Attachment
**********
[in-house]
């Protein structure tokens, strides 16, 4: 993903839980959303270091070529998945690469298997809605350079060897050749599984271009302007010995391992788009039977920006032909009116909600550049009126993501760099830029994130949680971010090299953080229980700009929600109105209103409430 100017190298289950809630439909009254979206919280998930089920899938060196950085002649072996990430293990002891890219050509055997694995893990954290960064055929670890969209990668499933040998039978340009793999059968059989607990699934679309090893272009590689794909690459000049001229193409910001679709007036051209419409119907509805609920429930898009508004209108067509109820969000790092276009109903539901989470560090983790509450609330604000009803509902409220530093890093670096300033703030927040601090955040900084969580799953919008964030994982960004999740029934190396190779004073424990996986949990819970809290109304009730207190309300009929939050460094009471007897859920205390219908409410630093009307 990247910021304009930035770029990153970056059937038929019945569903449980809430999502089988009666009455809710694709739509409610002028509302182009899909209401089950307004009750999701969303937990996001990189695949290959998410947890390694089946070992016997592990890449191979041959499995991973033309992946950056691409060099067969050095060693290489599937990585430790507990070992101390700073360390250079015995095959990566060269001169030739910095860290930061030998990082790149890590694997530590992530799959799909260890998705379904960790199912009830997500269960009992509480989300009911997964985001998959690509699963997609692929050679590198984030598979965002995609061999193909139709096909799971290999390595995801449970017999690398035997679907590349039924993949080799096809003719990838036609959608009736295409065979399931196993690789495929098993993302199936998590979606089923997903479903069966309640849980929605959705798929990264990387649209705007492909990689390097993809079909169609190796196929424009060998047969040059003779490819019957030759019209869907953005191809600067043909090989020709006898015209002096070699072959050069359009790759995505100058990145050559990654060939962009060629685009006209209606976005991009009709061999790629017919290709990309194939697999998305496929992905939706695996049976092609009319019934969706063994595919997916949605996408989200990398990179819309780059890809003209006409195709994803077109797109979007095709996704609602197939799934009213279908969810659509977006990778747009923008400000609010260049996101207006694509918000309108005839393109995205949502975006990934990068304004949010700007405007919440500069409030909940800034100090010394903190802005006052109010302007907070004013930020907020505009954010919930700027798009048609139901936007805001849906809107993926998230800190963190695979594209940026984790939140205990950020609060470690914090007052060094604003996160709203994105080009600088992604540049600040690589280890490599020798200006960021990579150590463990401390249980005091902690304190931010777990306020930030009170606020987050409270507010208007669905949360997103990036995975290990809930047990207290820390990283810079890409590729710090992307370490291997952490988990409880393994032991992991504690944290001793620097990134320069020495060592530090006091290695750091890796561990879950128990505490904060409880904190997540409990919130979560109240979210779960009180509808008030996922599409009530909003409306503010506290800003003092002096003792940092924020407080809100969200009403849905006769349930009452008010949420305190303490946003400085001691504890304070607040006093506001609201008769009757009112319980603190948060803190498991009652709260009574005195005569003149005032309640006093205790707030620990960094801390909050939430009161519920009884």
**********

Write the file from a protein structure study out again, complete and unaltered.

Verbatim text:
[in-house]
């Protein structure tokens, strides 16, 4: 993903839980959303270091070529998945690469298997809605350079060897050749599984271009302007010995391992788009039977920006032909009116909600550049009126993501760099830029994130949680971010090299953080229980700009929600109105209103409430 100017190298289950809630439909009254979206919280998930089920899938060196950085002649072996990430293990002891890219050509055997694995893990954290960064055929670890969209990668499933040998039978340009793999059968059989607990699934679309090893272009590689794909690459000049001229193409910001679709007036051209419409119907509805609920429930898009508004209108067509109820969000790092276009109903539901989470560090983790509450609330604000009803509902409220530093890093670096300033703030927040601090955040900084969580799953919008964030994982960004999740029934190396190779004073424990996986949990819970809290109304009730207190309300009929939050460094009471007897859920205390219908409410630093009307 990247910021304009930035770029990153970056059937038929019945569903449980809430999502089988009666009455809710694709739509409610002028509302182009899909209401089950307004009750999701969303937990996001990189695949290959998410947890390694089946070992016997592990890449191979041959499995991973033309992946950056691409060099067969050095060693290489599937990585430790507990070992101390700073360390250079015995095959990566060269001169030739910095860290930061030998990082790149890590694997530590992530799959799909260890998705379904960790199912009830997500269960009992509480989300009911997964985001998959690509699963997609692929050679590198984030598979965002995609061999193909139709096909799971290999390595995801449970017999690398035997679907590349039924993949080799096809003719990838036609959608009736295409065979399931196993690789495929098993993302199936998590979606089923997903479903069966309640849980929605959705798929990264990387649209705007492909990689390097993809079909169609190796196929424009060998047969040059003779490819019957030759019209869907953005191809600067043909090989020709006898015209002096070699072959050069359009790759995505100058990145050559990654060939962009060629685009006209209606976005991009009709061999790629017919290709990309194939697999998305496929992905939706695996049976092609009319019934969706063994595919997916949605996408989200990398990179819309780059890809003209006409195709994803077109797109979007095709996704609602197939799934009213279908969810659509977006990778747009923008400000609010260049996101207006694509918000309108005839393109995205949502975006990934990068304004949010700007405007919440500069409030909940800034100090010394903190802005006052109010302007907070004013930020907020505009954010919930700027798009048609139901936007805001849906809107993926998230800190963190695979594209940026984790939140205990950020609060470690914090007052060094604003996160709203994105080009600088992604540049600040690589280890490599020798200006960021990579150590463990401390249980005091902690304190931010777990306020930030009170606020987050409270507010208007669905949360997103990036995975290990809930047990207290820390990283810079890409590729710090992307370490291997952490988990409880393994032991992991504690944290001793620097990134320069020495060592530090006091290695750091890796561990879950128990505490904060409880904190997540409990919130979560109240979210779960009180509808008030996922599409009530909003409306503010506290800003003092002096003792940092924020407080809100969200009403849905006769349930009452008010949420305190303490946003400085001691504890304070607040006093506001609201008769009757009112319980603190948060803190498991009652709260009574005195005569003149005032309640006093205790707030620990960094801390909050939430009161519920009884």